Former Terrace mayor awarded provincial appointment

Dave Pernarowski says he will be pushing for more money for the region in anticipation of coping with large scale industrial development

  • Thu Mar 19th, 2015 2:00pm
  • News

Dave Pernarowski during his time as mayor of Terrace

Former Mayor Dave Pernarowski says he’ll be pushing for more money for the region in anticipation of coping with large scale industrial development as part of his recent appointment to a new provincial body.

Pernarowski was named as one of 14 people from around the province to a provincial rural advisory council last week, a body meant to tell the provincial government how best it can serve rural areas and, specifically, how to promote economic development.

It’s also being charged with telling the province how it should distribute tax money to rural areas from large developments such as anticipated liquefied natural gas plants in the region.

That’s being called the Rural Dividend by the province and was a key part of a Prosperity Fund to be financed by large industry taxation and promised by Clark during the 2013 provincial election.

Pernarowski said it will be a challenge to have the province provide money ahead of actual large scale developments being constructed.

“I’m not quite sure how that’s going to look. We need to put some of the infrastructure pieces in place before [development occurs],” he said. “Until you get to that, you’ve got nothing really.”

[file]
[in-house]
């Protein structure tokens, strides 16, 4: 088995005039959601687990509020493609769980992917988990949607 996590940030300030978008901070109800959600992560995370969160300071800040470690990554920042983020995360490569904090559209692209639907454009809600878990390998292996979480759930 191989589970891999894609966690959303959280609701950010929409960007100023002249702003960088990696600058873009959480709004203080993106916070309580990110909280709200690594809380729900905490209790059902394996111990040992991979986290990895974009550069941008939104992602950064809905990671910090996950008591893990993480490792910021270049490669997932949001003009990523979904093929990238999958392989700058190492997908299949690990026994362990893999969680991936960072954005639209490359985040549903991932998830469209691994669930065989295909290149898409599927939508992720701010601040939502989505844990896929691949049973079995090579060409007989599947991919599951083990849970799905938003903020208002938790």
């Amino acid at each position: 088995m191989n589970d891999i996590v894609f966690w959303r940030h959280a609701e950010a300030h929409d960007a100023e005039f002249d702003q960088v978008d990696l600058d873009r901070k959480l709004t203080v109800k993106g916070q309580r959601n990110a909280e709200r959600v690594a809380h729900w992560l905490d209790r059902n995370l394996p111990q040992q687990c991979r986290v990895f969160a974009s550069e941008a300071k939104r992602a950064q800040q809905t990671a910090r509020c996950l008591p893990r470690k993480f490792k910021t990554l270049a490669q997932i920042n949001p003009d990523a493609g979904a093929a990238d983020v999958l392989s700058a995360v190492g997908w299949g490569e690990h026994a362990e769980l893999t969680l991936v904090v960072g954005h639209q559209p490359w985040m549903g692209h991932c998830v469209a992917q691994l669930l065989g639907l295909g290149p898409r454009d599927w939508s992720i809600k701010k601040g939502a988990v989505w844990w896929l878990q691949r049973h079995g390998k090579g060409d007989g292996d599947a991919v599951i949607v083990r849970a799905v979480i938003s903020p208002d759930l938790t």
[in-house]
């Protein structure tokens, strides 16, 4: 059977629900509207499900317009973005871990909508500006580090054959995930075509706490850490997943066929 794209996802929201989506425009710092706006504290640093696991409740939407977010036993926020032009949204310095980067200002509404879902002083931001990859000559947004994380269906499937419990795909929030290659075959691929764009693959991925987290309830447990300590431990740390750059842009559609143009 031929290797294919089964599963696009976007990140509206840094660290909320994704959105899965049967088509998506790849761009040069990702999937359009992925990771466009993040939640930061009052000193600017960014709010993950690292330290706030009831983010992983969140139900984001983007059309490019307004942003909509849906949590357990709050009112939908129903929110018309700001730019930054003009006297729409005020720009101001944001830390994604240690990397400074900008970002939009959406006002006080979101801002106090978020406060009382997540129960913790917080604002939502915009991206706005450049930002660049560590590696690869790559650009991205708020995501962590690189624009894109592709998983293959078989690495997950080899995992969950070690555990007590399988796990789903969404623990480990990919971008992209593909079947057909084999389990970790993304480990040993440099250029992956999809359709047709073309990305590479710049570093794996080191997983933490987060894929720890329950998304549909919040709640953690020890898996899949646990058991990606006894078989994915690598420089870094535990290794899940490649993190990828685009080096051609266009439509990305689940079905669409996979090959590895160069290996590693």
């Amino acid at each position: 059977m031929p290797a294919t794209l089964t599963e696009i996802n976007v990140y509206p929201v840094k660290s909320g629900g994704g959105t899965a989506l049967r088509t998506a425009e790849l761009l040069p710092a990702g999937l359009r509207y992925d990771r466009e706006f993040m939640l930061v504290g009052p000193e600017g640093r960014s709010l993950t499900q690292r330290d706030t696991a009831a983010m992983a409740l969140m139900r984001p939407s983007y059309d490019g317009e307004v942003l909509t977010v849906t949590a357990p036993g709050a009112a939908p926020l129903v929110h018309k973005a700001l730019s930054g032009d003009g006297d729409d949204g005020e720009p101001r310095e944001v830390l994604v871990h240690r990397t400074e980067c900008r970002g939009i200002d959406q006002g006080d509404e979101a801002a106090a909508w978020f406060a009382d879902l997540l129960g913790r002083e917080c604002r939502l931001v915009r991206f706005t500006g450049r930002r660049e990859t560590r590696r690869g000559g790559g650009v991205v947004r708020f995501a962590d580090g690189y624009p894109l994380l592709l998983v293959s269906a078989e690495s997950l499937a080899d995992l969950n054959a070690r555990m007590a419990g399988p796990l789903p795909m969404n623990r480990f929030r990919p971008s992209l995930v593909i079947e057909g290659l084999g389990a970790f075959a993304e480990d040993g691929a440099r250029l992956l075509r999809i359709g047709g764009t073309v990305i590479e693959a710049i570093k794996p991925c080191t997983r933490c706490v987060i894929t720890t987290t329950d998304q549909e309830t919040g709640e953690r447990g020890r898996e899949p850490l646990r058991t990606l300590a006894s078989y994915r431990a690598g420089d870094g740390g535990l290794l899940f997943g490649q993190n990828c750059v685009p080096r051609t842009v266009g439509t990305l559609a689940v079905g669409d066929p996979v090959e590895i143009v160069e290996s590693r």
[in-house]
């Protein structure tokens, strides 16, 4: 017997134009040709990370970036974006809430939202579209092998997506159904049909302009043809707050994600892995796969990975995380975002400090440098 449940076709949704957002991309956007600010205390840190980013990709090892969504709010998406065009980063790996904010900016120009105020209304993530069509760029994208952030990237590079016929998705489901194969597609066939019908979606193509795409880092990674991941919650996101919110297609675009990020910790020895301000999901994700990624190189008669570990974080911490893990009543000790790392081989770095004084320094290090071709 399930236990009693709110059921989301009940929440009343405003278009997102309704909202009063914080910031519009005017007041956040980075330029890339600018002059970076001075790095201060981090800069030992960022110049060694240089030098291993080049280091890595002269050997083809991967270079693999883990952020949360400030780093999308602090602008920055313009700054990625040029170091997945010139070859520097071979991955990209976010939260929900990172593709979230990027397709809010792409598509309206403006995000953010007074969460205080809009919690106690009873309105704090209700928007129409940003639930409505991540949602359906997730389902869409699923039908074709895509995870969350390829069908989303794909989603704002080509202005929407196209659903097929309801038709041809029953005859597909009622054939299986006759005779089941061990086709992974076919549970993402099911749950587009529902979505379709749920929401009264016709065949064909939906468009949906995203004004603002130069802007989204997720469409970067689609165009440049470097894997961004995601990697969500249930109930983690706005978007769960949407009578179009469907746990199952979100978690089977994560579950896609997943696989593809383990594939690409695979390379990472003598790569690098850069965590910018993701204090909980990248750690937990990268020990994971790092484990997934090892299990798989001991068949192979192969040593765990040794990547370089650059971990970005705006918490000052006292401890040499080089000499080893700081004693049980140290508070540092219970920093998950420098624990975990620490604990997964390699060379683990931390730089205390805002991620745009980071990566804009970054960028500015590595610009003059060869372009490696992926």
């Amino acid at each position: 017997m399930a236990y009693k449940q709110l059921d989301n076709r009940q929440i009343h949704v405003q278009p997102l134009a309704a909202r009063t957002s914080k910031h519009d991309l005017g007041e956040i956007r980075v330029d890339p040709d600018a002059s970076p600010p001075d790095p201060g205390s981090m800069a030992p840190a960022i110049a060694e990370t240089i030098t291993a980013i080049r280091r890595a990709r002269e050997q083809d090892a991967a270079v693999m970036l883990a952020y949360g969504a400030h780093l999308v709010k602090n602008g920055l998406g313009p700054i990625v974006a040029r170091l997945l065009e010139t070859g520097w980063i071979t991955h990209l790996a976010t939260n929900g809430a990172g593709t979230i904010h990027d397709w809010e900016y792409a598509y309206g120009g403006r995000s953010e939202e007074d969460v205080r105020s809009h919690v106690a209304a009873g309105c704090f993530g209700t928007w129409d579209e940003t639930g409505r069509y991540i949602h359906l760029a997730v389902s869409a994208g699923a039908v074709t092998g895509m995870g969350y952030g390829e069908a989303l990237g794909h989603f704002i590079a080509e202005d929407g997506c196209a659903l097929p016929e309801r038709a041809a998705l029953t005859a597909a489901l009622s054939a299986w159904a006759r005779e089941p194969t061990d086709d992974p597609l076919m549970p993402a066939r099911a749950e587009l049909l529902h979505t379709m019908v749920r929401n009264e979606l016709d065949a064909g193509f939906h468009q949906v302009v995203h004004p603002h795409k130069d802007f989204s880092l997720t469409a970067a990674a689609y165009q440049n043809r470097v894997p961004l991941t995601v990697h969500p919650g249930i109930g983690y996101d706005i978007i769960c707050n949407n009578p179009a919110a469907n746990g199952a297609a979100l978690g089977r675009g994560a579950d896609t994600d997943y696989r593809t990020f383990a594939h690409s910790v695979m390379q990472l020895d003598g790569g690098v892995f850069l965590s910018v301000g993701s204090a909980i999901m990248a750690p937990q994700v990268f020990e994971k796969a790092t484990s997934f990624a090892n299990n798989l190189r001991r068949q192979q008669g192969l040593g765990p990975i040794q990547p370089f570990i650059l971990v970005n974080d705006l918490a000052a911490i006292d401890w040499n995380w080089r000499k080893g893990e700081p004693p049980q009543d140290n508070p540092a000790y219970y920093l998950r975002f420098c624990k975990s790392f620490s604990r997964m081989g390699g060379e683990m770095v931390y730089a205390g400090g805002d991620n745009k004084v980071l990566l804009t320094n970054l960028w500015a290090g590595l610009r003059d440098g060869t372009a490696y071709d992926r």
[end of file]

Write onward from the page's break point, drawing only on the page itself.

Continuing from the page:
The former mayor did add that northwestern local governments have already formed the Northwest BC Resource Benefits Alliance to negotiate revenue sharing with the province.

Terrace, along with the Kitimat-Stikine regional district, played a large part in creating the alliance which took place during Pernarowski’s time as mayor which ended last year. He decided not to run again.

Overall, Pernarowski looks forward to the work of the council.

“As a former mayor, I’m excited. I spent a lot of time doing rural development work and that’s become a real passion of mine.”

He expects other issues of importance to rural B.C. such as transportation and health care to also figure in the council’s business.

Pernarowski’s joined on the council by two other people from the region, former Houston mayor Bill Holmberg and Roy Jones, a hereditary chief on the Council of the Haida Nation.

The former Terrace mayor was one of 87 people to apply for the 14 council positions.

His work on the council is independent of his employment as the northwestern B.C. account manager for PR Associates, a public relations and consulting company with head offices in Vancouver.